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In re Marriage of Baker

Court of Appeals of Iowa

January 9, 2019

IN RE THE MARRIAGE OF TERRY WAYNE BAKER AND MARY ELIZABETH BAKER Upon the Petition of TERRY WAYNE BAKER, Petitioner-Appellant, And Concerning MARY ELIZABETH BAKER, Respondent-Appellee.

          Appeal from the Iowa District Court for Wapello County, Randy S. DeGeest, Judge.

         Terry Baker appeals from the modification of the spousal support provisions of the decree dissolving his marriage to Mary Baker.

          R.E. Breckenridge of Breckenridge Law, PC, Ottumwa, for appellant.

          Michael O. Carpenter of Gaumer, Emanuel, Carpenter & Goldsmith, PC, Ottumwa, for appellee.

          Considered by Potterfield, P.J., and Bower and McDonald, JJ.

          POTTERFIELD, PRESIDING JUDGE.

         Terry Baker appeals from the modification of the spousal support provisions of the decree dissolving his marriage to Mary Baker. Because we find the modification of spousal support is equitable and based upon a substantial change of circumstances, we affirm.

         I. Background Facts and Proceedings.

         The parties were married in 1972 when Terry was twenty years old and Mary was eighteen. Mary did not finish high school, but stayed home and raised the parties' children while Terry worked and supported the family. The parties separated in January 2007. The district court entered a decree of separate maintenance in December 2009, ordering Terry to pay Mary $150 per week in spousal support until further order of the court.

         A decree was entered on January 28, 2015, dissolving Terry and Mary's marriage. Terry testified during the dissolution trial that he would like to retire when he turned age sixty-five. At the time of dissolution, Terry worked full time for Deere & Company earning $78, 565.24 per year. Terry anticipated his pension from Deere & Company would be $400 or $500 per month. In late 2014, Terry received at least $6000 from his father's estate. Terry reported no health issues at that time and acknowledged he had a comfortable income that more than covered his monthly expenses. After paying his obligations to Mary, Terry's monthly net income would be $5560.47.

         At the time of dissolution, Mary was employed part time at J.C. Penney earning $7083.89 per year. Mary also received $869.63 in alimony each month, plus $390 per month from Terry's Maytag pension plan, and $89 per month in food stamps. Mary's monthly net income was $1863.97.

         The court considered the length of the parties' marriage, their earning capacities and sources of income, their ages and health, and financial obligations. The court determined the $150 per week ordered in 2009 in the decree of separate maintenance was traditional alimony. In light of Mary's probable inability to become self-supporting, her age and unlikelihood of increasing her education or job training, her health issues, and her imminent loss of health insurance, the court ordered Terry to pay spousal support to Mary in the amount of $300 per week until Mary reaches age sixty-five, either party dies, or until Mary remarries, whichever happens first. Part of this increase from the separate maintenance order was attributed to Mary's loss of health insurance-the court estimated Mary's monthly healthcare expenses would be $607.88 based on the cost of her coverage under Terry's Deere & Company health insurance plan. After Mary reaches age sixty-five, spousal support would continue at the rate of $50 per week.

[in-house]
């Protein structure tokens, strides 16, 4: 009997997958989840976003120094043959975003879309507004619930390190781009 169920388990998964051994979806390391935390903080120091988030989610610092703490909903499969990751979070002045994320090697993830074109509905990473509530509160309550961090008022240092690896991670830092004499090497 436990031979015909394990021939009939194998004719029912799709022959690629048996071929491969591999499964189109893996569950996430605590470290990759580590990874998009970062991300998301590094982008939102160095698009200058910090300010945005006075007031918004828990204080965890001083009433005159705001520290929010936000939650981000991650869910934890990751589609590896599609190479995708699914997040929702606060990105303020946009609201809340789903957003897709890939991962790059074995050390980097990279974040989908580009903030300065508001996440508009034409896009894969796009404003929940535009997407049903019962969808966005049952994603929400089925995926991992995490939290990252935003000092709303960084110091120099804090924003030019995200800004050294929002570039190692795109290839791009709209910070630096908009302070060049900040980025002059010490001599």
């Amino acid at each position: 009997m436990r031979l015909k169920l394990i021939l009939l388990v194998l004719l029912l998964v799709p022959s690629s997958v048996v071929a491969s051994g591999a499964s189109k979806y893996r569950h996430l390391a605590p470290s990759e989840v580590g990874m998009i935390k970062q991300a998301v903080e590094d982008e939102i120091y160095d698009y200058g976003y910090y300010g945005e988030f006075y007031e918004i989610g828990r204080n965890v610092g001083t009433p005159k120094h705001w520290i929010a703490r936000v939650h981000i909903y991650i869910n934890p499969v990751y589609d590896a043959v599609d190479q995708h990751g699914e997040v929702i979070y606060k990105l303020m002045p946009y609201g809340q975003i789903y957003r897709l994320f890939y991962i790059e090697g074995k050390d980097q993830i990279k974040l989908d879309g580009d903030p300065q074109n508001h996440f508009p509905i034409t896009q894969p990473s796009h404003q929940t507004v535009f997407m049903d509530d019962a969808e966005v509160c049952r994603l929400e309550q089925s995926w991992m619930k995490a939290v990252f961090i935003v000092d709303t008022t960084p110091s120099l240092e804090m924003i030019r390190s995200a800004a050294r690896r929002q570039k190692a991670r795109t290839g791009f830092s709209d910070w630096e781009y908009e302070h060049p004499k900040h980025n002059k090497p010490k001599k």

Terry has a history of not paying spousal support. Terry was cited for contempt in 2009 related to the decree for separate maintenance. From the entry of the dissolution decree in January 2015 to October 2015, Terry paid only $200 per week rather than $300. Mary filed a contempt action in July 2015 to address Terry's nonpayment. A withholding order was entered in September 2015, but the order mistakenly set the withholding at $300 per month, rather than per week. After the withholding order, Terry's weekly payments rose to $269 per week-$69 per week from the withholding order. Terry made one-time payments in October 2015 and March 2016.

         In April 2016, Terry agreed to the entry of an order finding him in contempt, sentencing him to seven days in jail, but with the opportunity to purge the contempt by paying the accumulated arrearages, paying the full amount of weekly payments for sixty days, and paying Mary's attorneys fees in the amount of $1500. Terry failed to purge contempt, and the district court issued a bench warrant in August 2016. Terry ultimately paid the $1500 attorney fee and made a lump payment of $2513 for the ...


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